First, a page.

You became the only driver to complete all 1,100 miles of the Double in 2001. What stood out about your second Double attempt?

“The one part of it that was pretty traumatic was the point where we actually were in the lead of the race at Indy and the rain delay came and then I got a cramp in my leg at the same time during the red flag. The hard part was knowing that we had a hard time to leave that was non-negotiable. It didn’t matter if I was leading by five laps, at a set time we had to leave, whether I was leading the Indy 500 or not. Then we had a rain delay. I was just glad I didn’t have to sit there and make a tough decision. I mean, I know we had a hard time to leave. I know we had an agreement on what the hard time was going to be, but I don’t know if it came to it… I don’t know if I could’ve made myself leave being the leader of the Indy 500 if it came down to it.”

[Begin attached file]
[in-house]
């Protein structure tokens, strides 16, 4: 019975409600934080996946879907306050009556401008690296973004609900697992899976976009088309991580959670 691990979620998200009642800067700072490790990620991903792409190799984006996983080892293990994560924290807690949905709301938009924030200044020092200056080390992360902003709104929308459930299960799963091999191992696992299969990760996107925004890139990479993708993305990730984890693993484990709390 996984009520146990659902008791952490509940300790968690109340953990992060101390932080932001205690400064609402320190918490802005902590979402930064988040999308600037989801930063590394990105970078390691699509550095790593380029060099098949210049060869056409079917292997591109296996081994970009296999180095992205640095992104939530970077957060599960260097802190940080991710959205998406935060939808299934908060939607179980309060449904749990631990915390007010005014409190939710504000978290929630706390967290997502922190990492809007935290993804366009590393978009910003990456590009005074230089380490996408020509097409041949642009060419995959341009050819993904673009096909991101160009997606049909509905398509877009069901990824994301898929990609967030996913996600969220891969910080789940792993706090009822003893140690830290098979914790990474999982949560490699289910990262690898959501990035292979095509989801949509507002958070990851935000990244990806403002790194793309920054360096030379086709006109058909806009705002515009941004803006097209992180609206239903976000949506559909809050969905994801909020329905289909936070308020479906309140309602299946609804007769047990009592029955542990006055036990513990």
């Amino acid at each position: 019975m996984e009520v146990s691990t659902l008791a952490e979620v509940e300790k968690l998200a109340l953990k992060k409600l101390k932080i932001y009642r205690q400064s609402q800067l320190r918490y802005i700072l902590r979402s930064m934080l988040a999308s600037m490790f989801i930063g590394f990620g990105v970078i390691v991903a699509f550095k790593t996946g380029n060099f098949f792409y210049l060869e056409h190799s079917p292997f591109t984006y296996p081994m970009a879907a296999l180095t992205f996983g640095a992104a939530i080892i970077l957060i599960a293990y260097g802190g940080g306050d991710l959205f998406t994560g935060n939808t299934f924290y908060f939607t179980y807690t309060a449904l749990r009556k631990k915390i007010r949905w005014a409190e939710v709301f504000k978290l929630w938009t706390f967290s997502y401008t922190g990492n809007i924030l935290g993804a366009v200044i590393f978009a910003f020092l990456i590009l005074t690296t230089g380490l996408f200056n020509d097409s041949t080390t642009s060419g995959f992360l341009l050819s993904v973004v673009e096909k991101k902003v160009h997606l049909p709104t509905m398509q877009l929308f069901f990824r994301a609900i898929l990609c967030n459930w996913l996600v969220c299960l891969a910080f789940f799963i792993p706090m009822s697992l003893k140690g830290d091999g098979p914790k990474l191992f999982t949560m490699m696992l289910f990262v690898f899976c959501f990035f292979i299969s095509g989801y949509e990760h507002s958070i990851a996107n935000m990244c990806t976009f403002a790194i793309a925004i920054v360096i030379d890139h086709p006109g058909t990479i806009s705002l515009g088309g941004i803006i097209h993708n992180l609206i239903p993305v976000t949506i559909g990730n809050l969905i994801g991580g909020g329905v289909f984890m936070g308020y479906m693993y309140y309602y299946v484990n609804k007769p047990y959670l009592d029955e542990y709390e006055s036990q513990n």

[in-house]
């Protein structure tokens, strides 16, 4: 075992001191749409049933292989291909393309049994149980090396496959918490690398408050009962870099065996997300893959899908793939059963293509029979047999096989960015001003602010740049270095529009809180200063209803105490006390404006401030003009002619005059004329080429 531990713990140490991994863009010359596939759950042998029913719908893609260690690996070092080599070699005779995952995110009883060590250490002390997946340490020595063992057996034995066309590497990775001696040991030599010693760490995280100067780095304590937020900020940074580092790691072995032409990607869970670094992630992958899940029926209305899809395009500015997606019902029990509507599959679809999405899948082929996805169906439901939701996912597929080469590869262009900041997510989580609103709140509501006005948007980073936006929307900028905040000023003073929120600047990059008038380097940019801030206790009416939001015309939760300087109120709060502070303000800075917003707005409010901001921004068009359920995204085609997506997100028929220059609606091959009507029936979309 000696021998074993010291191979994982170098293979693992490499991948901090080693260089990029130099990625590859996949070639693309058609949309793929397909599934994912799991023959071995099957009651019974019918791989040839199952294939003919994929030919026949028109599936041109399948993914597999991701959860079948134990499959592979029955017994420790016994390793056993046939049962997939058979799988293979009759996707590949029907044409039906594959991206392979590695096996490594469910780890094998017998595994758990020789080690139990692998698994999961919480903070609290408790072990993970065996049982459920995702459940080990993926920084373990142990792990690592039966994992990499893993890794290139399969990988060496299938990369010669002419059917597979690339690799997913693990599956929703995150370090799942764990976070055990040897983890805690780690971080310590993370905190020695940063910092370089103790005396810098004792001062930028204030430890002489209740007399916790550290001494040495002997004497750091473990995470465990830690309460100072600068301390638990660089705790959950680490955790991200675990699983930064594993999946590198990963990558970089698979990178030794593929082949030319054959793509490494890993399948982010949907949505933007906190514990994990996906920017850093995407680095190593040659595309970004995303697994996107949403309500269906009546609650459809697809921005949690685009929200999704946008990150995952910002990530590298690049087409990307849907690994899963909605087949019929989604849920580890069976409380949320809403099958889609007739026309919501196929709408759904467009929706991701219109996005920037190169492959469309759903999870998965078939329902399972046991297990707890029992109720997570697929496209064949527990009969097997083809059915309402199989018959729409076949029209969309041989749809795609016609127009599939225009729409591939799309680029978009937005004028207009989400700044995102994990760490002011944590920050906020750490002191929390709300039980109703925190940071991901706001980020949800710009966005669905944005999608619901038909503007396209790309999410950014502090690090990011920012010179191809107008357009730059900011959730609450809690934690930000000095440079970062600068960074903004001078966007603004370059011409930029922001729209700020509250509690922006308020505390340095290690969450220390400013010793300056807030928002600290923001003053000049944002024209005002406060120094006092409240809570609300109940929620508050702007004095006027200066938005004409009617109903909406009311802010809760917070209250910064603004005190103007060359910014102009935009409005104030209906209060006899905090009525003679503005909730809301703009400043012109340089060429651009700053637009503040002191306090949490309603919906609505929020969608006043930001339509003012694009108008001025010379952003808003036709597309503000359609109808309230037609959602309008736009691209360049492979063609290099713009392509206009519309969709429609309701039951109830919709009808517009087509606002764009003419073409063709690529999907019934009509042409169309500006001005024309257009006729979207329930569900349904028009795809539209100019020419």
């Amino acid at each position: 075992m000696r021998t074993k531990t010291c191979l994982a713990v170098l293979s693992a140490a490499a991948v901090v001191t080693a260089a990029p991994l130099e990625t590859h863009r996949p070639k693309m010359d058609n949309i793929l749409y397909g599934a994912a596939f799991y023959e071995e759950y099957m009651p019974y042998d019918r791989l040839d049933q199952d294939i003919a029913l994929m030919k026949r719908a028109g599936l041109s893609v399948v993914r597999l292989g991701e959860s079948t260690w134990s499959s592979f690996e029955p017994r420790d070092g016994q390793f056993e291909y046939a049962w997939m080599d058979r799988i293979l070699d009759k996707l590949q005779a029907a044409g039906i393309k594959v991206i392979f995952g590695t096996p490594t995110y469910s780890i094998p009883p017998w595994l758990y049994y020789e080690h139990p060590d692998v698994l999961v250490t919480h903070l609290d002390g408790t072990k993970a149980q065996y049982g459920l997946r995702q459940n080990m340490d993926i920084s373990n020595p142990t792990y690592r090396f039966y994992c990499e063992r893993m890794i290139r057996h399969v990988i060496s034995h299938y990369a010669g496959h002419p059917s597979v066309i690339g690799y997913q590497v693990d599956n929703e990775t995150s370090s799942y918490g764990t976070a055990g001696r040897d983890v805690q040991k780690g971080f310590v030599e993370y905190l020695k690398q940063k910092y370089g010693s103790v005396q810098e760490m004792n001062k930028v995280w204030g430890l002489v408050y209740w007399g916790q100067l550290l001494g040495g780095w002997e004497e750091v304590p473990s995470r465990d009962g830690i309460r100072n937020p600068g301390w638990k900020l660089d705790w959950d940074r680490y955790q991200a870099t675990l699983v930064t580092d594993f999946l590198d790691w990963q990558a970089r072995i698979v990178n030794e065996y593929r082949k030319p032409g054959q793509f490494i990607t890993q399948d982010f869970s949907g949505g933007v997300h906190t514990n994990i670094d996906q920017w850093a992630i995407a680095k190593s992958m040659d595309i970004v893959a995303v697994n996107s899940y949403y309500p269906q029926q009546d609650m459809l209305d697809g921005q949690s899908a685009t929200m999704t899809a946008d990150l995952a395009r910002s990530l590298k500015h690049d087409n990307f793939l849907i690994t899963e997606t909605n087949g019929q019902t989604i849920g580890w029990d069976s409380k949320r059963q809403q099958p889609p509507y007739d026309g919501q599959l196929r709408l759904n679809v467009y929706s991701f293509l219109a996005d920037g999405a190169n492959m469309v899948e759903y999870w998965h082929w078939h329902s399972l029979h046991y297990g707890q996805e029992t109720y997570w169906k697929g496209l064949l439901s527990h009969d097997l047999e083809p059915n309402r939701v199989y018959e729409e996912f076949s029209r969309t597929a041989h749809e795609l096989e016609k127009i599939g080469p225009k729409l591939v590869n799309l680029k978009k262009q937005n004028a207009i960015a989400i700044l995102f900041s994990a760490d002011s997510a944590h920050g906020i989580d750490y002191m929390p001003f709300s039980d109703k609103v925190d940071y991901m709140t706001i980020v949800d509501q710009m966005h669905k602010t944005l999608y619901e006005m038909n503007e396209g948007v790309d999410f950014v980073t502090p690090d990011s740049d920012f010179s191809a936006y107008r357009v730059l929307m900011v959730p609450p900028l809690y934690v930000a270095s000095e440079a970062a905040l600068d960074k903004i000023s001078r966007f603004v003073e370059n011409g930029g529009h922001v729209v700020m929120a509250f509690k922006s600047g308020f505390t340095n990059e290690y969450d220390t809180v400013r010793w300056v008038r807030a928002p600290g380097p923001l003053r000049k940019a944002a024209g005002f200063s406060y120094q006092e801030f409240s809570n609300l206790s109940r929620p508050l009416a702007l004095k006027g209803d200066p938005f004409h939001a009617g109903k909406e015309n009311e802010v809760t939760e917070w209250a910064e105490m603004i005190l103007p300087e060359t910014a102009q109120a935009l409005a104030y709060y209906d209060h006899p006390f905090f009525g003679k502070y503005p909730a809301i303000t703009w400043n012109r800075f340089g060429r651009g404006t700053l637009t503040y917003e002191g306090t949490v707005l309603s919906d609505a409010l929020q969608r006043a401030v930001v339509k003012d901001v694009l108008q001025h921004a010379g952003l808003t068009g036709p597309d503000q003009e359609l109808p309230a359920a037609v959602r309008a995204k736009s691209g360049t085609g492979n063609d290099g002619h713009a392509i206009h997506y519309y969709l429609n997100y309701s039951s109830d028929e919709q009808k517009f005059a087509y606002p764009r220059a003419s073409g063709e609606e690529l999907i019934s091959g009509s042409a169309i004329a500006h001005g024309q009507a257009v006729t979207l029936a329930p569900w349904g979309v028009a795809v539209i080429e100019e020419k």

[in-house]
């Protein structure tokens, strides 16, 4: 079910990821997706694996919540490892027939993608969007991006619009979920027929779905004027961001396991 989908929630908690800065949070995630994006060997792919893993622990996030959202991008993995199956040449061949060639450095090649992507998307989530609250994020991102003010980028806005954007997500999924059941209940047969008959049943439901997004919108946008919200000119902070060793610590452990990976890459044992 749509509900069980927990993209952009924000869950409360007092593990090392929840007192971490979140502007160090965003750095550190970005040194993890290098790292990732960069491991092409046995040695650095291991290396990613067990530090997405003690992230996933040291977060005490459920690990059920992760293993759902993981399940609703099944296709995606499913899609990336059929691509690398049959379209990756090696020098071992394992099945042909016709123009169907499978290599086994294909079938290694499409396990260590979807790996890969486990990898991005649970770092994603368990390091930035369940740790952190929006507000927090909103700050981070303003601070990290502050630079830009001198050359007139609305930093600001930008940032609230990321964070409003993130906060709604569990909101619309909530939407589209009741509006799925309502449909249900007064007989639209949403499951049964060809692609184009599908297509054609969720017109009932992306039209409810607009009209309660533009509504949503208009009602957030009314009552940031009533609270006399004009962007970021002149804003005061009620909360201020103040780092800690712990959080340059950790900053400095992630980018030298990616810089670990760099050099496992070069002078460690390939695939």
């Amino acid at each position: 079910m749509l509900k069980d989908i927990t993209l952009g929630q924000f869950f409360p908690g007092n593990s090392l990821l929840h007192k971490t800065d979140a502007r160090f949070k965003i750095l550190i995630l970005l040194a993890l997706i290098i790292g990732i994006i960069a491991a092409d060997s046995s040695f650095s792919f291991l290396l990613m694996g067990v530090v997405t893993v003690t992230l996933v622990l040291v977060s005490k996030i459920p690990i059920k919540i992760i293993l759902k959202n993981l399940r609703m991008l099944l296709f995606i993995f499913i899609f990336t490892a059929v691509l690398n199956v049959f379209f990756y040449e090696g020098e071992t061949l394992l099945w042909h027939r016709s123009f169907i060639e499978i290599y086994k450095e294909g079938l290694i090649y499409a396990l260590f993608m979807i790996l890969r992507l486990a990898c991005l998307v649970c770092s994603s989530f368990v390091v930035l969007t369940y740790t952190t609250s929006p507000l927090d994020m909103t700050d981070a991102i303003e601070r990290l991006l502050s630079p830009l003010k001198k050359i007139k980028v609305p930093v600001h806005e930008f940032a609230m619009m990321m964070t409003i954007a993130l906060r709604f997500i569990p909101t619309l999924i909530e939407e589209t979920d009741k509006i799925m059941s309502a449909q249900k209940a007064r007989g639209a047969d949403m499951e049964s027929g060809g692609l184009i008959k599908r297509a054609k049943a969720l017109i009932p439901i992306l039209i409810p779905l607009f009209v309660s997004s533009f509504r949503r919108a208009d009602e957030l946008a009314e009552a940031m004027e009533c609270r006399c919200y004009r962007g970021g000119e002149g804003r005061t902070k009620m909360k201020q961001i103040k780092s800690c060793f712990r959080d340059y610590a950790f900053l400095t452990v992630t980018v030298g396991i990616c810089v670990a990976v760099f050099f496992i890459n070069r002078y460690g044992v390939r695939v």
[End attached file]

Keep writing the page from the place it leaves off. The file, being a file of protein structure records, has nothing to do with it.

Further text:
How do you think the Double will be different for Busch than it was for you?

“It’s going to be different because he’s never raced an Indy car. He’s with a great team, though, and he’s with great people. Michael Andretti is definitely a great choice to be with. Michael, being a driver and having run the 500, his experiences there are going to help Kurt during the month because Michael can spend a lot of time with him and walk him through what he has to focus on. He’s a great owner and he was a great driver. So, that’s going to be a big asset for Kurt to have Michael there and Michael being able to coach him along and keep him abreast of what he needs to look for each time he’s on the racetrack.”

What kind of insight can you offer Busch from your own experiences?